It bothers me profusely to hear people automatically pigeonhole music into genres based on where the artist is from. I understand that certain styles of music are more prevalent in different areas on the map, but many critics could still stand to be a bit more careful to the geographical genre filling. Odds are, if you’ve ever even heard of British singer-songwriter David Ford before this piece, you’ve heard him being compared to recent hot-property import James Blunt. Blunt, whose pop-drenched falsetto of easily listen able singer-songwriter tunes about the beautiful one who got away, which garnered him so much attention on both sides of the pond before his arrival; are now having his bashed by critics on both sides, for being a little bit too accessible, and a little bit toopop. Whatever.
What bothers me more than anything is that Ford is a hugely more talented songwriter than Blunt; and to have his name become nearly synonymous with the “You’re Beautiful” pop-smith grossly misrepresents what is to be found on Ford’s debut solo record, I Sincerely Apologize For All The Trouble I’ve Caused. Unlike Blunt, Ford just carries himself as so much more a mature songwriter than Blunt ever tried to be. Look no further than the gorgeously heartbreaking balladry of album opener “I Don’t Care What You Call Me” for a songwriter at a very high level of talent, making phenomenal music.
“It’s so liberating to make a record when there’s no label involved,” Ford had to say on the recording process. “There’s no pressure to reach any commercial points, when there’s no producer, saying, ‘Well, if we edit that to three and a half minutes we could get it on the radio.’ There are no compromises on this record. Every second of every song is there entirely because I want it there.” From most, statements like that could come off as pretentious, self-indulgent, and a bit “too” freethinking. With some artists, with complete freedom things tend to occasionally turn out a bit ridiculous. Thirty minute songs of nothing, auditory tributes to Samuel Beckett; you get the point. Thank goodness that with Ford, these pitfalls are almost never the case.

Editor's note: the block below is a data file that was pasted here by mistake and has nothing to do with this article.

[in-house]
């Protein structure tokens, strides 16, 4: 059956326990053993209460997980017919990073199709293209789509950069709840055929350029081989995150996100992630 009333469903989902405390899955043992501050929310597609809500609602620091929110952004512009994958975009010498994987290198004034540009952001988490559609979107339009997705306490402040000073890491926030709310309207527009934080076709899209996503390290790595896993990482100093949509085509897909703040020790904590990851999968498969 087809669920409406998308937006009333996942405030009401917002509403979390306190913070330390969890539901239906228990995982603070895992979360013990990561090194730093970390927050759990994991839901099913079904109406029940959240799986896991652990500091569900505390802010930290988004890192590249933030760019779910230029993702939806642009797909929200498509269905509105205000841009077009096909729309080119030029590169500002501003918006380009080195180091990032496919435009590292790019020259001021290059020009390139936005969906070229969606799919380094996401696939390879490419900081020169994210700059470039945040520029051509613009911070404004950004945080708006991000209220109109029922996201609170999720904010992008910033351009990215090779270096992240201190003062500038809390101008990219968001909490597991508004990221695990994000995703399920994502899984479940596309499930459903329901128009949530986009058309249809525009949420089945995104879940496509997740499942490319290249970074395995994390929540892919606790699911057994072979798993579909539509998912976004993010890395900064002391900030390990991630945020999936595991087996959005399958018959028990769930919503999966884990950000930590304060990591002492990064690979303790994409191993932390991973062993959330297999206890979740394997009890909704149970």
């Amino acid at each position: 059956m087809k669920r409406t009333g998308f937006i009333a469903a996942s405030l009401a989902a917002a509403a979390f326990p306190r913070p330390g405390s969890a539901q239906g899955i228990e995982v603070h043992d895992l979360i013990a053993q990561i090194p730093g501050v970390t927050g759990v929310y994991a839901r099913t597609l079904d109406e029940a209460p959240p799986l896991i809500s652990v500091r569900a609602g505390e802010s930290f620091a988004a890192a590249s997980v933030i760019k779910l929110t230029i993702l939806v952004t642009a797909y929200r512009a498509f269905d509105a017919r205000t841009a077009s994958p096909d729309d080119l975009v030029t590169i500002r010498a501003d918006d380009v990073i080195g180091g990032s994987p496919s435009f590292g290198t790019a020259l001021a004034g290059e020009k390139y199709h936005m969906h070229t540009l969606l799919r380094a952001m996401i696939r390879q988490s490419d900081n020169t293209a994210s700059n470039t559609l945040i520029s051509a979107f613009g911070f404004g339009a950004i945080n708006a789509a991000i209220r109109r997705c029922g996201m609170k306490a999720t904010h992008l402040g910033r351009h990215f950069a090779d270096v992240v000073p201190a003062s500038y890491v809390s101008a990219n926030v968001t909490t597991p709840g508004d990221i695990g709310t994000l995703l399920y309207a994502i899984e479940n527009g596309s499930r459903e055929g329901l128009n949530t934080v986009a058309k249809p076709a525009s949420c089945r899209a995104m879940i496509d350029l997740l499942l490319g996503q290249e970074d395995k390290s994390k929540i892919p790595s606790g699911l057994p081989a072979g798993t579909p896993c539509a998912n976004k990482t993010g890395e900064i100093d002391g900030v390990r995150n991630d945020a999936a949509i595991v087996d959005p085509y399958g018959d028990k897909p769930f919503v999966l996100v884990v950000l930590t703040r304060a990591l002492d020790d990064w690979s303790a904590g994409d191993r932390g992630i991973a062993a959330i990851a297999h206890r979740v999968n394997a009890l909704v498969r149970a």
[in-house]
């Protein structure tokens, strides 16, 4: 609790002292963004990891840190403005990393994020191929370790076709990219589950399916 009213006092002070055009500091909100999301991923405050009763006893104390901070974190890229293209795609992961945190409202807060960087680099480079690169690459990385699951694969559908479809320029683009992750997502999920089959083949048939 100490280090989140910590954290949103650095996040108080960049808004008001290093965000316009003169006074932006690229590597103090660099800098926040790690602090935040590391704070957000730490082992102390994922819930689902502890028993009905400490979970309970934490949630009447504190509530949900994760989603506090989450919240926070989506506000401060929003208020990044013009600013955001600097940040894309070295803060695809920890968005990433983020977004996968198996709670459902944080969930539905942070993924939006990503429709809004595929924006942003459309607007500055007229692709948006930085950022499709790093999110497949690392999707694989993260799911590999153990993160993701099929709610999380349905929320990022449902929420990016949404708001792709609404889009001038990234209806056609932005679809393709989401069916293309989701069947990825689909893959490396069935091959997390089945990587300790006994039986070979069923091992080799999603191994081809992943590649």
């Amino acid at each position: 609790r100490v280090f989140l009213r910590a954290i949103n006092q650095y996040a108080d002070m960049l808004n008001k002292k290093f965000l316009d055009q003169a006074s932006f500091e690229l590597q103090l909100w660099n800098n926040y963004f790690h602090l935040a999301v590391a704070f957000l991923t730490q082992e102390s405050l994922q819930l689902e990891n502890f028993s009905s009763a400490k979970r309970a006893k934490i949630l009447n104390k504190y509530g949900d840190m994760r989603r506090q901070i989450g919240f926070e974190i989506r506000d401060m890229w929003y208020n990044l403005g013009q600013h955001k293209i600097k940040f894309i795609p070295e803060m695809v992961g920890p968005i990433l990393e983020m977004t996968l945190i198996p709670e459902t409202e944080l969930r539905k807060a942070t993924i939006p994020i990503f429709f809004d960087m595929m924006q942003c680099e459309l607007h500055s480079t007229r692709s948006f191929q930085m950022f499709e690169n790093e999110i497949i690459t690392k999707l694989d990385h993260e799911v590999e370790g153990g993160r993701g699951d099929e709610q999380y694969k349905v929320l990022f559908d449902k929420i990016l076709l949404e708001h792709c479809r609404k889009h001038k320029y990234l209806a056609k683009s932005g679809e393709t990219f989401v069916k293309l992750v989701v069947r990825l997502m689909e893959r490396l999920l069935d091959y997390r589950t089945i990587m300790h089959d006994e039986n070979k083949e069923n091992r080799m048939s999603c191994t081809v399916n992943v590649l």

Things peak, without a doubt, with the track “State Of The Union.” With lyrical poetry more poignant than plenty in the college textbooks, Ford has put together a track that is, alone, entirely worth buying the album just to hear. With everything building, until finally in the last verses, Ford is near-drowned in sound; singing his heart out in the midst of a whirlwind of instrumentation and passion swirling seemingly uncontrollable around him. “Get you coat, ’cause the righteous are leaving / ‘Cause they can’t work out what the hell to believe in / It’s a shame…” It is indisputable that Ford’s lyricisms are purely stunning. Things slow down a bit toward the middle; with the songs all still being quality, but tending to blend into one another a bit more than desired. Highlighted by introspective pieces like “Cheer Up,” and “Katie,” the middle of the record is more than worth listening to just to make it to the gorgeous throughout, near-nine minute album closer: “Laughing Aloud.” This is the epitome of a man just bearing his soul, flaws and all.
The songwriting reminds me of an amalgamation of Matthew Good’s dry wit, the sparse disposition of Damien Rice, the rambled philosophy of Conor Oberst, the pretentious (though unflinching) quality of Ryan Adams, and the seeming importance of Bob Dylan all dripping from every word. This is one of the best albums of the year, no matter where on the globe it comes from, or where on the map you are. If you miss Ford’s Apology, you surely need to make amends.
(Independiente / Columbia Records)